• Politics

An integral plan for food security

14.07.2017 – Jürg Müller

It started out as a popular initiative but is now a broad-based counterproposal from Parliament – food security could be enshrined in the constitution on 24 September 2017.

Swiss agricultural policy is a perennial political issue. Four popular initiatives are now adding further spice to the debate – the “horned cow initiative”, “the fair food initiative”, the popular request for food sovereignty and the food security initiative.

Food security will be the first to be put to referendum. The Swiss Farmers Union called for the strengthening of food supply from domestic production through an initiative. The Federal Council was supportive of the fundamental issue but rejected the initiative because there is a very high level of food security in Switzerland and the authors’ concerns are already largely covered by the current constitution.

The proposal also met with much sympathy in Parliament. The National Council even initially approved the initiative. However, while the Council of States took the matter seriously, it rejected the initiative and presented its own counterproposal. This was eventually approved by Parliament by a large majority with cross-party support and is now being put to the vote at referendum as the only bill. The Swiss Farmers Union was also in agreement and withdrew its initiative in favour of the counterproposal.

Safeguarding farmland

In the view of the majority of MPs, the counterproposal’s wording is clearer and more precise, leaving less room for interpretation than the initiative. If the Swiss people approve the bill, the federal constitution will in future include a comprehensive integral plan for food security: securing the bases of production, in particular farmland, resource-efficient food production adapted to the location, and an agricultural and food sector aligned to the market. Food waste is also to be combatted. The bill additionally incorporates issues from the fair food initiative and the food sovereignty initiative, two plebiscites focusing on socially-aware and eco-friendly agriculture. To some degree, food security is an overlapping element in all three initiatives.

In Parliament, even the counterproposal failed to convince some MPs from the FDP, SP and Green Liberal Party. They argued it offered nothing that was not already in the constitution. These dissenting voices can now take some comfort from the fact that the bill will not result in new agricultural subsidies – at least not directly. That is not the case with the “horned cow initiative”. This popular initiative seeks to ensure that fewer livestock farmers remove the horns of their animals to better protect their dignity. Financial support would be provided as keeping horned animals is expensive. But that is another story.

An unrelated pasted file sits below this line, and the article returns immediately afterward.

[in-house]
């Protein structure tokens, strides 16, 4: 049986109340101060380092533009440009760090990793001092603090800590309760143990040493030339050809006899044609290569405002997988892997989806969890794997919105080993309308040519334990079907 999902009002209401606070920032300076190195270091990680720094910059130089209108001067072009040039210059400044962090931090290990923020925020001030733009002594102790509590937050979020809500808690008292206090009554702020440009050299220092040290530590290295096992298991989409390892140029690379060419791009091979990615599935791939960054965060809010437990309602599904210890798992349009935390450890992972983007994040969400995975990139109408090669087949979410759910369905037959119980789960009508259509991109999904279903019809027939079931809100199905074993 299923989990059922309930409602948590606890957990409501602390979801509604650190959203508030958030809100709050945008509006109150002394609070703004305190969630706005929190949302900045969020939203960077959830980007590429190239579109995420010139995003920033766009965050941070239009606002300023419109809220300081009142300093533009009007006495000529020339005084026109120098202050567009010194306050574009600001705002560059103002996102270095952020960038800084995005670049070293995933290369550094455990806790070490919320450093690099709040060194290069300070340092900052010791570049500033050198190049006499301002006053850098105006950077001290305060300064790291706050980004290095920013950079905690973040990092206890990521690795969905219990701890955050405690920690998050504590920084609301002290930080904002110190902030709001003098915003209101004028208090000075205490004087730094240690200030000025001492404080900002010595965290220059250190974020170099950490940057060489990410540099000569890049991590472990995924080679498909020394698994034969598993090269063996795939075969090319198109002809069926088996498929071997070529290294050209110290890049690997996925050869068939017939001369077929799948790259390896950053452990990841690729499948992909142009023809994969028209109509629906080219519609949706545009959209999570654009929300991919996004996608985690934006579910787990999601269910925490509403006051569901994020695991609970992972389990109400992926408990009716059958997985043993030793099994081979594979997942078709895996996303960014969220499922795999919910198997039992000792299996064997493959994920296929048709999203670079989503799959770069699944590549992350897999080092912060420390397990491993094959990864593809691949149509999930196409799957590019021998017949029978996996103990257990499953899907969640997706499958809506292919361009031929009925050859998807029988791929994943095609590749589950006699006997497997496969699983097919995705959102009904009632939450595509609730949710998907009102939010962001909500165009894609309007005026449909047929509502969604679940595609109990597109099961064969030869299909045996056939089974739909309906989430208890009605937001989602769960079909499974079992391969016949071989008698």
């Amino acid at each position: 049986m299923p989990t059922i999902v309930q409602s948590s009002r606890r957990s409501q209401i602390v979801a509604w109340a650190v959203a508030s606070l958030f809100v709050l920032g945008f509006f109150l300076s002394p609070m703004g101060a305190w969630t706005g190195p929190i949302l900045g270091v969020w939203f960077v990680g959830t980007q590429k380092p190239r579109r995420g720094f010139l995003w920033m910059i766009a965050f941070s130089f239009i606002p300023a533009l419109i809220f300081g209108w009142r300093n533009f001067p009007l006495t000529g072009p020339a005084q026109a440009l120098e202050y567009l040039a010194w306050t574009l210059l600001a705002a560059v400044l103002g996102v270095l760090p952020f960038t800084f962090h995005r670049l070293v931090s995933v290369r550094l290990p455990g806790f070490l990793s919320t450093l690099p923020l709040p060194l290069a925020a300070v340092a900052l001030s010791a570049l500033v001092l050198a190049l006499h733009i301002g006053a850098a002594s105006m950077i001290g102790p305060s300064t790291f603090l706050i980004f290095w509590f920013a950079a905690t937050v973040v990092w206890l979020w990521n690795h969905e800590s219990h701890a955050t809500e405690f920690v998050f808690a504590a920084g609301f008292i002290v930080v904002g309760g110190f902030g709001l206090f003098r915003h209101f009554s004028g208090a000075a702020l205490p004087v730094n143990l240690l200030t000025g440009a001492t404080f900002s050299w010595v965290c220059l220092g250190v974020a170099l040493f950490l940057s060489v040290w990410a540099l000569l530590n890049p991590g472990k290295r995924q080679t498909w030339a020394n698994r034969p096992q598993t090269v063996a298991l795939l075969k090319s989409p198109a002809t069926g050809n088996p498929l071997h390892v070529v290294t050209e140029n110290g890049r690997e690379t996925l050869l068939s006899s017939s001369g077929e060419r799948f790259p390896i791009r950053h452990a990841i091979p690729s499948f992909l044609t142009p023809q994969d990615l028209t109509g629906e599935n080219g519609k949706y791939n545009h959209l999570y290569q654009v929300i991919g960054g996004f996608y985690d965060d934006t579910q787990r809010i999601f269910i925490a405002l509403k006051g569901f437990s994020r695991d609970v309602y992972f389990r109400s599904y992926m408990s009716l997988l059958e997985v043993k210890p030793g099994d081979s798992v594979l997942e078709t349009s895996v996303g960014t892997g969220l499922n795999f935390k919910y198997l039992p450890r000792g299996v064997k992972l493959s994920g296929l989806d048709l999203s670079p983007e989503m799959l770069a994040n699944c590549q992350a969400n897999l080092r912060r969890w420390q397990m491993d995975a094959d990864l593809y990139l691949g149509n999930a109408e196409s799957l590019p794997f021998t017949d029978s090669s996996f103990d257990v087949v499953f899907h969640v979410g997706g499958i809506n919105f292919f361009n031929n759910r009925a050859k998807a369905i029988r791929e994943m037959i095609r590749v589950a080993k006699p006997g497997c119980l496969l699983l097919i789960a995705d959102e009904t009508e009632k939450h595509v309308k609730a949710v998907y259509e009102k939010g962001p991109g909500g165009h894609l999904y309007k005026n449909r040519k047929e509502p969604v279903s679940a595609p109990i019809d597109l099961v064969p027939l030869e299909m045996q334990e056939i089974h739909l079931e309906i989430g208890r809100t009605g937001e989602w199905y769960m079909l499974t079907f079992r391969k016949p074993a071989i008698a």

A large-scale pension reform

The old-age pension 2020 bill will also be put to referendum on 24 September. We dedicated several pages to this matter as the focus article in the May issue of “Swiss Review” owing to the bill’s major importance.

A referendum on the proposal is mandatory because the financing of old-age and survivors’ insurance (AHV) means an increase in VAT, which requires a constitutional amendment. If voters reject the additional funding for AHV, the entire reform of the first and second pillars will fail (AHV and occupational benefits provision). Even though the Swiss people can determine the fate of the entire reform package with the VAT bill, a far-left committee has also called a referendum against the Federal Act on the Reform of Old-Age Pension 2020. The increase in the pension age for women from 64 to 65 years of age is a particular bone of contention for opponents. It was unclear at the time of going to print whether the referendum would take place.

Conservative groups in Parliament also fought against the bill because they oppose the increase in AHV pension which should cover some of the losses in the second pillar resulting from the reduction in the second-pillar conversion rate. The SP resorted to an unorthodox step. In April 2017, the party held a vote amongst its membership – for just the fourth time in its history – on “the most important issue of the legislative period”. An overwhelming 90.6 % of the SP’s members supported the reform.